Your scores might be different on your Equifax and TransUnion credit reports. They might also be different at Experian. There are a few reasons you might see such discrepancies:
Different credit bureaus won’t always have exactly the same information. One reason is that a lender may report credit activity for inclusion in the Equifax credit report but not to TransUnion, or vice versa. Your credit card activity, car loan payments, or student loan status may be reported to one credit bureau and not the other. As a result, your scores may differ.
Credit scores are updated on a regular basis, so if you check one credit bureau’s score in April and another’s in August, you’re likely to find they’re different.
It doesn’t even need to be months apart.
Here’s why: Creditors report updated information on your payments, debt, and new applications every 30 to 45 days, but they don’t necessarily send it to those agencies at the same time. As a result, your scores may change from one day to the next (or even from one hour to the next with Experian).
Different credit-scoring models can produce contrasting results because the factors are not weighed the same.
For example, under TransUnion’s model, you’ll be rewarded more if you pay your bills on time and have a long credit history than you will under FICO’s system. On the other hand, (all other things being equal), the FICO model will likely give you a higher score than TransUnion if you have a good credit utilization ratio.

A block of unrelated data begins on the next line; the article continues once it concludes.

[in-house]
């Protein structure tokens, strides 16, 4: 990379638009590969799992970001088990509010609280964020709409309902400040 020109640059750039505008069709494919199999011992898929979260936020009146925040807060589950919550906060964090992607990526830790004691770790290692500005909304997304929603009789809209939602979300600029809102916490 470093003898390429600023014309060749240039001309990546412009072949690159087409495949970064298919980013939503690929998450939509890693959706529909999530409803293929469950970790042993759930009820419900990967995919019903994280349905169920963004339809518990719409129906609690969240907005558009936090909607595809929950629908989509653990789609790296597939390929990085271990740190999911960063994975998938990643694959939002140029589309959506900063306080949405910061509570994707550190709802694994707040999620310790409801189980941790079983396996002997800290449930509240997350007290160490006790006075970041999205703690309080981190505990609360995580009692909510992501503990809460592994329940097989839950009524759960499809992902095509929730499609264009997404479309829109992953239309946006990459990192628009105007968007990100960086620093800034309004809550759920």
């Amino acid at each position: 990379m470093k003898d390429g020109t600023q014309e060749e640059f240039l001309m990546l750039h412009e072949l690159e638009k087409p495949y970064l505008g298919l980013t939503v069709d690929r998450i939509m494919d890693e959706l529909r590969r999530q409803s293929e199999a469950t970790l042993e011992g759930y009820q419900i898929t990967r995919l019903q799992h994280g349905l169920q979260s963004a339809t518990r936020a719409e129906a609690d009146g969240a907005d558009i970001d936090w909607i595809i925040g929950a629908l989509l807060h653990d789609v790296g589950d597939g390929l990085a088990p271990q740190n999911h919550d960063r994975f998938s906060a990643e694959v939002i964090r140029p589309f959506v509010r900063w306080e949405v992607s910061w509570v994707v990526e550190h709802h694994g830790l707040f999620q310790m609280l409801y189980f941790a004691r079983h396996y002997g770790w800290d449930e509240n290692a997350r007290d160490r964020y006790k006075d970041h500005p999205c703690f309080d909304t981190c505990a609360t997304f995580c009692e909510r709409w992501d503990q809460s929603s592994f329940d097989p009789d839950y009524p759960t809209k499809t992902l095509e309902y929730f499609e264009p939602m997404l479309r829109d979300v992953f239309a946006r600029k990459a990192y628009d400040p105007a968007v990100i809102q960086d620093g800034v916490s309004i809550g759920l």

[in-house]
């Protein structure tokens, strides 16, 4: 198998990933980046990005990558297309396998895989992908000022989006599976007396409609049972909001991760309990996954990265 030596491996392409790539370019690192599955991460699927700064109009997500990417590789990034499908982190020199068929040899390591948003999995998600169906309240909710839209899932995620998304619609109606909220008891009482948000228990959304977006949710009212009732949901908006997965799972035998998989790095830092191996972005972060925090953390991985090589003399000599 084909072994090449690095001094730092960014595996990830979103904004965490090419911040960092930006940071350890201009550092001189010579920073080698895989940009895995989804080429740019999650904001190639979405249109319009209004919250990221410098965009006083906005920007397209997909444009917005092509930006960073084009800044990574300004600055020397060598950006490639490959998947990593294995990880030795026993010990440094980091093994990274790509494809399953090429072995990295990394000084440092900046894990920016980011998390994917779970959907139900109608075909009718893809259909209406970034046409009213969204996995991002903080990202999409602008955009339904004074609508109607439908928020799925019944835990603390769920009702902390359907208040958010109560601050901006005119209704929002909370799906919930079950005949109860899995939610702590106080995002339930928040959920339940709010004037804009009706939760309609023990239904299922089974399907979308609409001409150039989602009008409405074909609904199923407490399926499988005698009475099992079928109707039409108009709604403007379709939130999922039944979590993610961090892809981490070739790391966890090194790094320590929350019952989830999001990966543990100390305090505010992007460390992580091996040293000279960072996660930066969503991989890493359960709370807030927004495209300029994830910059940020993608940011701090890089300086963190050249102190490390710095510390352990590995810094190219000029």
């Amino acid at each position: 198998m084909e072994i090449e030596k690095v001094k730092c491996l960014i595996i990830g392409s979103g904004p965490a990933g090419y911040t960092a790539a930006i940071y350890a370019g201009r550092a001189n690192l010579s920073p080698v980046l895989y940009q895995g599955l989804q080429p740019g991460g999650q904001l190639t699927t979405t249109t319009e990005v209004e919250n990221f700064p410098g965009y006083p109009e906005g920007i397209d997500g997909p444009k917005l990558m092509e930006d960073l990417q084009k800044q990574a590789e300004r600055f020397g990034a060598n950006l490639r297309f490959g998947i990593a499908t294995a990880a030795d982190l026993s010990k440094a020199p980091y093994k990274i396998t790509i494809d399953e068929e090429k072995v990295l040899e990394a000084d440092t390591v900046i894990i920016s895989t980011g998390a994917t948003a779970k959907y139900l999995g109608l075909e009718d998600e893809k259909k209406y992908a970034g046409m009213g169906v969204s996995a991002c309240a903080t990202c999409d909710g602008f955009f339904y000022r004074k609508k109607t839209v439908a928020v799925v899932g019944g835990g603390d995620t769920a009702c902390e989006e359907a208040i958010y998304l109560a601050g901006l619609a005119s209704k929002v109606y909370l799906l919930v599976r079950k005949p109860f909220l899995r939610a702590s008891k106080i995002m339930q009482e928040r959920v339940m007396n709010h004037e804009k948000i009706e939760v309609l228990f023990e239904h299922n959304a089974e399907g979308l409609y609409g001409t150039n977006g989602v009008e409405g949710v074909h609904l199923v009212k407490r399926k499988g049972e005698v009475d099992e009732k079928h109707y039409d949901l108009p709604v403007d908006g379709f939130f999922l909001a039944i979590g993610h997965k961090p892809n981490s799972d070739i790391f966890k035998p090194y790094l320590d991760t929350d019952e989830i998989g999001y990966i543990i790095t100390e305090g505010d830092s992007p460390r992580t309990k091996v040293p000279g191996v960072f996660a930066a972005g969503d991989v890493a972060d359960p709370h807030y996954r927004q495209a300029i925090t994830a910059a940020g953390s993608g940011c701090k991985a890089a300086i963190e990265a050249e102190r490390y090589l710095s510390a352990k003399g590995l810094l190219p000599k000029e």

Part of the problem in determining accuracy lies in how the word is defined. Credit scores are compiled using different scoring systems, which are subjective by their very nature. Is FICO’s emphasis on payment history as the most important factor in its system more accurate? Or, is VantageScore correct in making that the third-most important factor?
It’s hard to answer these questions because, again, the FICO and VantageScore models are subjective, and so are the “educational” models used by credit bureaus. What we can say is that, if you’re looking for the score lenders are most likely to use in assessing whether to provide you with loans or lines of credit, you’ll likely want to look at FICO.
That said, the scores provided by TransUnion and Equifax are not likely to deviate too much from what you’ll find with FICO, so they can provide you with valuable information if you’re looking for a ballpark figure.
The Consumer Financial Protection Bureau has stated that scores provided by credit bureaus like TransUnion and Equifax are “rarely used by lenders.” Instead, they’re considered “educational credit scores” intended for consumers’ educational use.